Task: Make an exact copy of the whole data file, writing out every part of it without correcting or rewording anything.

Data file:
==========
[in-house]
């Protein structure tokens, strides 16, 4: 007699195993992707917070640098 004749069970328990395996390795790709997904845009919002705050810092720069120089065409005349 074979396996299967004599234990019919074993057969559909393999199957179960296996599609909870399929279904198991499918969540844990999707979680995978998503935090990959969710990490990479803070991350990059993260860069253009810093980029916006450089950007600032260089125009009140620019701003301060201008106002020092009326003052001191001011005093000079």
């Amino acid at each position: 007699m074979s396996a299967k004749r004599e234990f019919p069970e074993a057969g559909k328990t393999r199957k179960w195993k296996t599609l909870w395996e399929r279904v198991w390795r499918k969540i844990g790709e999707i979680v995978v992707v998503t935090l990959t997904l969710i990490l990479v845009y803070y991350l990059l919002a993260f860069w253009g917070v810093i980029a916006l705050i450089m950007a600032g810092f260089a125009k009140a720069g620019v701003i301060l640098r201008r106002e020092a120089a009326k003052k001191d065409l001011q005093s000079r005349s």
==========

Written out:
[in-house]
């Protein structure tokens, strides 16, 4: 007699195993992707917070640098 004749069970328990395996390795790709997904845009919002705050810092720069120089065409005349 074979396996299967004599234990019919074993057969559909393999199957179960296996599609909870399929279904198991499918969540844990999707979680995978998503935090990959969710990490990479803070991350990059993260860069253009810093980029916006450089950007600032260089125009009140620019701003301060201008106002020092009326003052001191001011005093000079």
């Amino acid at each position: 007699m074979s396996a299967k004749r004599e234990f019919p069970e074993a057969g559909k328990t393999r199957k179960w195993k296996t599609l909870w395996e399929r279904v198991w390795r499918k969540i844990g790709e999707i979680v995978v992707v998503t935090l990959t997904l969710i990490l990479v845009y803070y991350l990059l919002a993260f860069w253009g917070v810093i980029a916006l705050i450089m950007a600032g810092f260089a125009k009140a720069g620019v701003i301060l640098r201008r106002e020092a120089a009326k003052k001191d065409l001011q005093s000079r005349s």